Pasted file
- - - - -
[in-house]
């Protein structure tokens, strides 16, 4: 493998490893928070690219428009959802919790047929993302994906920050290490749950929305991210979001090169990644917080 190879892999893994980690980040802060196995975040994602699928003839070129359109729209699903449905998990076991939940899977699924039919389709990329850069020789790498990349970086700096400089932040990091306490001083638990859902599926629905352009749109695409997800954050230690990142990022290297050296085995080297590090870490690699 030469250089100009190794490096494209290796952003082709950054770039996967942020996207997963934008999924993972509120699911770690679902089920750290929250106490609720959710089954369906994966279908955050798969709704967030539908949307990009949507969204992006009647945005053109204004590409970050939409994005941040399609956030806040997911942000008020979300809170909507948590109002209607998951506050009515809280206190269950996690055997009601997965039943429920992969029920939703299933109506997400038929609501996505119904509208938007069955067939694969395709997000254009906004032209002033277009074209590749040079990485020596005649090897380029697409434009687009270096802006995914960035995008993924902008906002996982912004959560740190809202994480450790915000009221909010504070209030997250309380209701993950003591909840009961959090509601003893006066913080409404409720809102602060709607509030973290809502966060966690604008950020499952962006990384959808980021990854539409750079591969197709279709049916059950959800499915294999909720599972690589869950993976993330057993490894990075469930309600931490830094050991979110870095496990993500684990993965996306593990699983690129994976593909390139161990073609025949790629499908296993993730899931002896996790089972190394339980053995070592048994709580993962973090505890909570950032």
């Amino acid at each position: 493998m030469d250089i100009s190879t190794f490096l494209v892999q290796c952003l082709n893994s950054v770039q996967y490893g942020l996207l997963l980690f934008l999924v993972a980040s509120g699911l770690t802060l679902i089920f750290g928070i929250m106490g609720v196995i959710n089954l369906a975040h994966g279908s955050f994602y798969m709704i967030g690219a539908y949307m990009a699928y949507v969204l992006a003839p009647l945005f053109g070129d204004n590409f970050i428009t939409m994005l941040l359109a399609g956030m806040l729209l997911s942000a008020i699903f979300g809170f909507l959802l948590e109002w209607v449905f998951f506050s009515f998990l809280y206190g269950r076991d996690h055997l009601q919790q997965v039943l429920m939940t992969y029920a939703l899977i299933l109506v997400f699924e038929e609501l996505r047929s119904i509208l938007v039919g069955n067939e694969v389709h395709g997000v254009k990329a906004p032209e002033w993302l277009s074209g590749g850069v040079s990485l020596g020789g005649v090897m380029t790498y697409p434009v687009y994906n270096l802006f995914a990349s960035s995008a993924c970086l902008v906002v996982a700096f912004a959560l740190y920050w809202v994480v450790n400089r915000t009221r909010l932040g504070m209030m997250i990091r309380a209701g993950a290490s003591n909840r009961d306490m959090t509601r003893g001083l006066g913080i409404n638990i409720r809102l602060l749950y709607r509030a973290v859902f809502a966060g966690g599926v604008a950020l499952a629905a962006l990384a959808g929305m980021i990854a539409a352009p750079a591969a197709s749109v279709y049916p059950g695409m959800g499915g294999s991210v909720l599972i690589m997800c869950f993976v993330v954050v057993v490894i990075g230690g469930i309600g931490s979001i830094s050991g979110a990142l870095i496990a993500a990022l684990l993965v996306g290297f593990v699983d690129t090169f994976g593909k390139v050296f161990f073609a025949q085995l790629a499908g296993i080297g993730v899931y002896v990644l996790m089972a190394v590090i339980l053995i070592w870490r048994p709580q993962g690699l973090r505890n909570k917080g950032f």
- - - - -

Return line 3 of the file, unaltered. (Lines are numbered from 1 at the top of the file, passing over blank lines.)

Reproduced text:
């Amino acid at each position: 493998m030469d250089i100009s190879t190794f490096l494209v892999q290796c952003l082709n893994s950054v770039q996967y490893g942020l996207l997963l980690f934008l999924v993972a980040s509120g699911l770690t802060l679902i089920f750290g928070i929250m106490g609720v196995i959710n089954l369906a975040h994966g279908s955050f994602y798969m709704i967030g690219a539908y949307m990009a699928y949507v969204l992006a003839p009647l945005f053109g070129d204004n590409f970050i428009t939409m994005l941040l359109a399609g956030m806040l729209l997911s942000a008020i699903f979300g809170f909507l959802l948590e109002w209607v449905f998951f506050s009515f998990l809280y206190g269950r076991d996690h055997l009601q919790q997965v039943l429920m939940t992969y029920a939703l899977i299933l109506v997400f699924e038929e609501l996505r047929s119904i509208l938007v039919g069955n067939e694969v389709h395709g997000v254009k990329a906004p032209e002033w993302l277009s074209g590749g850069v040079s990485l020596g020789g005649v090897m380029t790498y697409p434009v687009y994906n270096l802006f995914a990349s960035s995008a993924c970086l902008v906002v996982a700096f912004a959560l740190y920050w809202v994480v450790n400089r915000t009221r909010l932040g504070m209030m997250i990091r309380a209701g993950a290490s003591n909840r009961d306490m959090t509601r003893g001083l006066g913080i409404n638990i409720r809102l602060l749950y709607r509030a973290v859902f809502a966060g966690g599926v604008a950020l499952a629905a962006l990384a959808g929305m980021i990854a539409a352009p750079a591969a197709s749109v279709y049916p059950g695409m959800g499915g294999s991210v909720l599972i690589m997800c869950f993976v993330v954050v057993v490894i990075g230690g469930i309600g931490s979001i830094s050991g979110a990142l870095i496990a993500a990022l684990l993965v996306g290297f593990v699983d690129t090169f994976g593909k390139v050296f161990f073609a025949q085995l790629a499908g296993i080297g993730v899931y002896v990644l996790m089972a190394v590090i339980l053995i070592w870490r048994p709580q993962g690699l973090r505890n909570k917080g950032f």